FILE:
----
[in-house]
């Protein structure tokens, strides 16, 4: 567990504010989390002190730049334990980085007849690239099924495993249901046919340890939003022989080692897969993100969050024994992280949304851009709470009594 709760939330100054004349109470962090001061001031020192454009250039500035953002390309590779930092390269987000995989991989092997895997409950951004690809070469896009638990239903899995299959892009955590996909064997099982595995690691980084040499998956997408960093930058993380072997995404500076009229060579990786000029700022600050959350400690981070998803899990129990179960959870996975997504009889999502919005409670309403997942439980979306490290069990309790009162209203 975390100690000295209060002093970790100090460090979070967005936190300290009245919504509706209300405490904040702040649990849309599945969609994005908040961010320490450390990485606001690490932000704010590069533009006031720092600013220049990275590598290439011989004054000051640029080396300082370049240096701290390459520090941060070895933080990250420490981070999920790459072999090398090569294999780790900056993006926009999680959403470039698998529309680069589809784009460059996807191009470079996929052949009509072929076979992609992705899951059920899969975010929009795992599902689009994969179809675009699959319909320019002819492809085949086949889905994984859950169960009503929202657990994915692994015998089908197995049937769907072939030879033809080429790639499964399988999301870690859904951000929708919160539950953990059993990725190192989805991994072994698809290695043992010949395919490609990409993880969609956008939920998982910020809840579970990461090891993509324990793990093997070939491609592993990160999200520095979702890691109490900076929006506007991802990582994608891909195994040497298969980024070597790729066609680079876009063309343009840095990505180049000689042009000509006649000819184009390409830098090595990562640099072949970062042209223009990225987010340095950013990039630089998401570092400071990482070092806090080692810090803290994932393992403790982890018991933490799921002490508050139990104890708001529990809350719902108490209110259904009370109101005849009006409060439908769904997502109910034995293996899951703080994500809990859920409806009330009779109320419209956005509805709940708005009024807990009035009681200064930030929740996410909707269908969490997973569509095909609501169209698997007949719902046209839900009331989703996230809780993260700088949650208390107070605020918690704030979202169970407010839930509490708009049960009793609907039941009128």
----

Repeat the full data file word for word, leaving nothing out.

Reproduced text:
[in-house]
């Protein structure tokens, strides 16, 4: 567990504010989390002190730049334990980085007849690239099924495993249901046919340890939003022989080692897969993100969050024994992280949304851009709470009594 709760939330100054004349109470962090001061001031020192454009250039500035953002390309590779930092390269987000995989991989092997895997409950951004690809070469896009638990239903899995299959892009955590996909064997099982595995690691980084040499998956997408960093930058993380072997995404500076009229060579990786000029700022600050959350400690981070998803899990129990179960959870996975997504009889999502919005409670309403997942439980979306490290069990309790009162209203 975390100690000295209060002093970790100090460090979070967005936190300290009245919504509706209300405490904040702040649990849309599945969609994005908040961010320490450390990485606001690490932000704010590069533009006031720092600013220049990275590598290439011989004054000051640029080396300082370049240096701290390459520090941060070895933080990250420490981070999920790459072999090398090569294999780790900056993006926009999680959403470039698998529309680069589809784009460059996807191009470079996929052949009509072929076979992609992705899951059920899969975010929009795992599902689009994969179809675009699959319909320019002819492809085949086949889905994984859950169960009503929202657990994915692994015998089908197995049937769907072939030879033809080429790639499964399988999301870690859904951000929708919160539950953990059993990725190192989805991994072994698809290695043992010949395919490609990409993880969609956008939920998982910020809840579970990461090891993509324990793990093997070939491609592993990160999200520095979702890691109490900076929006506007991802990582994608891909195994040497298969980024070597790729066609680079876009063309343009840095990505180049000689042009000509006649000819184009390409830098090595990562640099072949970062042209223009990225987010340095950013990039630089998401570092400071990482070092806090080692810090803290994932393992403790982890018991933490799921002490508050139990104890708001529990809350719902108490209110259904009370109101005849009006409060439908769904997502109910034995293996899951703080994500809990859920409806009330009779109320419209956005509805709940708005009024807990009035009681200064930030929740996410909707269908969490997973569509095909609501169209698997007949719902046209839900009331989703996230809780993260700088949650208390107070605020918690704030979202169970407010839930509490708009049960009793609907039941009128």